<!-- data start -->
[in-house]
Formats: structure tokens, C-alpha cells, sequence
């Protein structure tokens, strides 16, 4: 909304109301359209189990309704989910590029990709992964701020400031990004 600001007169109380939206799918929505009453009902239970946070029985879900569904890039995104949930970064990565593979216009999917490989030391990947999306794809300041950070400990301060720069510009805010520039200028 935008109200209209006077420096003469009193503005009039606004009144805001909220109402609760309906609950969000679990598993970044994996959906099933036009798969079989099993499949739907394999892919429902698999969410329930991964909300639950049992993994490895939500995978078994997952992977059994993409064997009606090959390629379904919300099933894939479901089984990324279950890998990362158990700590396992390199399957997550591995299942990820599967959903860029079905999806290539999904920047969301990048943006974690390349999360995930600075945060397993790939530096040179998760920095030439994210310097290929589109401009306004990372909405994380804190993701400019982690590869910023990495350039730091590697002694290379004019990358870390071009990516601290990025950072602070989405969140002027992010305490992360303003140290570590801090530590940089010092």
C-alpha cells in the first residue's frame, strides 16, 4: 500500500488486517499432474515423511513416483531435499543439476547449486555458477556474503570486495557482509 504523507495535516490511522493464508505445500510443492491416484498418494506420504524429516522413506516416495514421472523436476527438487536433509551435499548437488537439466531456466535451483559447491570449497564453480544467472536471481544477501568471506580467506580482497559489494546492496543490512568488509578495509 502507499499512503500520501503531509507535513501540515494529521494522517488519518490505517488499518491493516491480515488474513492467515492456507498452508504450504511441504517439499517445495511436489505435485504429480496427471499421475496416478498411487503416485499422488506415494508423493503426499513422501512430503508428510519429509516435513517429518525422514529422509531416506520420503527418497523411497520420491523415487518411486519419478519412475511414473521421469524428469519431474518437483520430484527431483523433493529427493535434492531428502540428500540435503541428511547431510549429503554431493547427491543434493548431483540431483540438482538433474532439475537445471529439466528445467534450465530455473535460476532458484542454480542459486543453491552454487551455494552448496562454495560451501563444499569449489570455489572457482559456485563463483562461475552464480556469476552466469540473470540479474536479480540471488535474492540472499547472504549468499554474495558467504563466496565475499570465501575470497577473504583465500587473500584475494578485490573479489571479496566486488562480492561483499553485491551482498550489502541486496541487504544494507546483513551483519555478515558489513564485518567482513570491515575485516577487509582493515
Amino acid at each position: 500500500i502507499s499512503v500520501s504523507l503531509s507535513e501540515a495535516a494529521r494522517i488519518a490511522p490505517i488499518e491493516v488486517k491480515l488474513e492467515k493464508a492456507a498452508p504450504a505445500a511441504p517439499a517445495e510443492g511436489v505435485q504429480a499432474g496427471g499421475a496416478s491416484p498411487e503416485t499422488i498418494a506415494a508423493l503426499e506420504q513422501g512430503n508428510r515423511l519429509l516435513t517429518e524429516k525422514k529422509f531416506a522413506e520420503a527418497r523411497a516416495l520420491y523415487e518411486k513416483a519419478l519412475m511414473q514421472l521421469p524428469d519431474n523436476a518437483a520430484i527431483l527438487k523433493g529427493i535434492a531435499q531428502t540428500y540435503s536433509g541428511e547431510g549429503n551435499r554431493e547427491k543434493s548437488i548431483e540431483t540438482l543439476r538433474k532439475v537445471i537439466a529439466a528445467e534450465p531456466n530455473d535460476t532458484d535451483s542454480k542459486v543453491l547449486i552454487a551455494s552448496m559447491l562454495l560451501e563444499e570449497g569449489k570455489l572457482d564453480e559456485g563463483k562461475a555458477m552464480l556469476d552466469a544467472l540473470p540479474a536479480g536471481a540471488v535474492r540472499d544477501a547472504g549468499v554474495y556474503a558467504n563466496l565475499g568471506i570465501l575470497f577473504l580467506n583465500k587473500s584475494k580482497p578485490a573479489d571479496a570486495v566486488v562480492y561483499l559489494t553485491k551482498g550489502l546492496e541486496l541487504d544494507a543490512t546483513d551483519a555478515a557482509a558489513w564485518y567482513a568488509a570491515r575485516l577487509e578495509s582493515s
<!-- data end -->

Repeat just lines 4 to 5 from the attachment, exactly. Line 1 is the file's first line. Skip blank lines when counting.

C-alpha cells in the first residue's frame, strides 16, 4: 500500500488486517499432474515423511513416483531435499543439476547449486555458477556474503570486495557482509 504523507495535516490511522493464508505445500510443492491416484498418494506420504524429516522413506516416495514421472523436476527438487536433509551435499548437488537439466531456466535451483559447491570449497564453480544467472536471481544477501568471506580467506580482497559489494546492496543490512568488509578495509 502507499499512503500520501503531509507535513501540515494529521494522517488519518490505517488499518491493516491480515488474513492467515492456507498452508504450504511441504517439499517445495511436489505435485504429480496427471499421475496416478498411487503416485499422488506415494508423493503426499513422501512430503508428510519429509516435513517429518525422514529422509531416506520420503527418497523411497520420491523415487518411486519419478519412475511414473521421469524428469519431474518437483520430484527431483523433493529427493535434492531428502540428500540435503541428511547431510549429503554431493547427491543434493548431483540431483540438482538433474532439475537445471529439466528445467534450465530455473535460476532458484542454480542459486543453491552454487551455494552448496562454495560451501563444499569449489570455489572457482559456485563463483562461475552464480556469476552466469540473470540479474536479480540471488535474492540472499547472504549468499554474495558467504563466496565475499570465501575470497577473504583465500587473500584475494578485490573479489571479496566486488562480492561483499553485491551482498550489502541486496541487504544494507546483513551483519555478515558489513564485518567482513570491515575485516577487509582493515
Amino acid at each position: 500500500i502507499s499512503v500520501s504523507l503531509s507535513e501540515a495535516a494529521r494522517i488519518a490511522p490505517i488499518e491493516v488486517k491480515l488474513e492467515k493464508a492456507a498452508p504450504a505445500a511441504p517439499a517445495e510443492g511436489v505435485q504429480a499432474g496427471g499421475a496416478s491416484p498411487e503416485t499422488i498418494a506415494a508423493l503426499e506420504q513422501g512430503n508428510r515423511l519429509l516435513t517429518e524429516k525422514k529422509f531416506a522413506e520420503a527418497r523411497a516416495l520420491y523415487e518411486k513416483a519419478l519412475m511414473q514421472l521421469p524428469d519431474n523436476a518437483a520430484i527431483l527438487k523433493g529427493i535434492a531435499q531428502t540428500y540435503s536433509g541428511e547431510g549429503n551435499r554431493e547427491k543434493s548437488i548431483e540431483t540438482l543439476r538433474k532439475v537445471i537439466a529439466a528445467e534450465p531456466n530455473d535460476t532458484d535451483s542454480k542459486v543453491l547449486i552454487a551455494s552448496m559447491l562454495l560451501e563444499e570449497g569449489k570455489l572457482d564453480e559456485g563463483k562461475a555458477m552464480l556469476d552466469a544467472l540473470p540479474a536479480g536471481a540471488v535474492r540472499d544477501a547472504g549468499v554474495y556474503a558467504n563466496l565475499g568471506i570465501l575470497f577473504l580467506n583465500k587473500s584475494k580482497p578485490a573479489d571479496a570486495v566486488v562480492y561483499l559489494t553485491k551482498g550489502l546492496e541486496l541487504d544494507a543490512t546483513d551483519a555478515a557482509a558489513w564485518y567482513a568488509a570491515r575485516l577487509e578495509s582493515s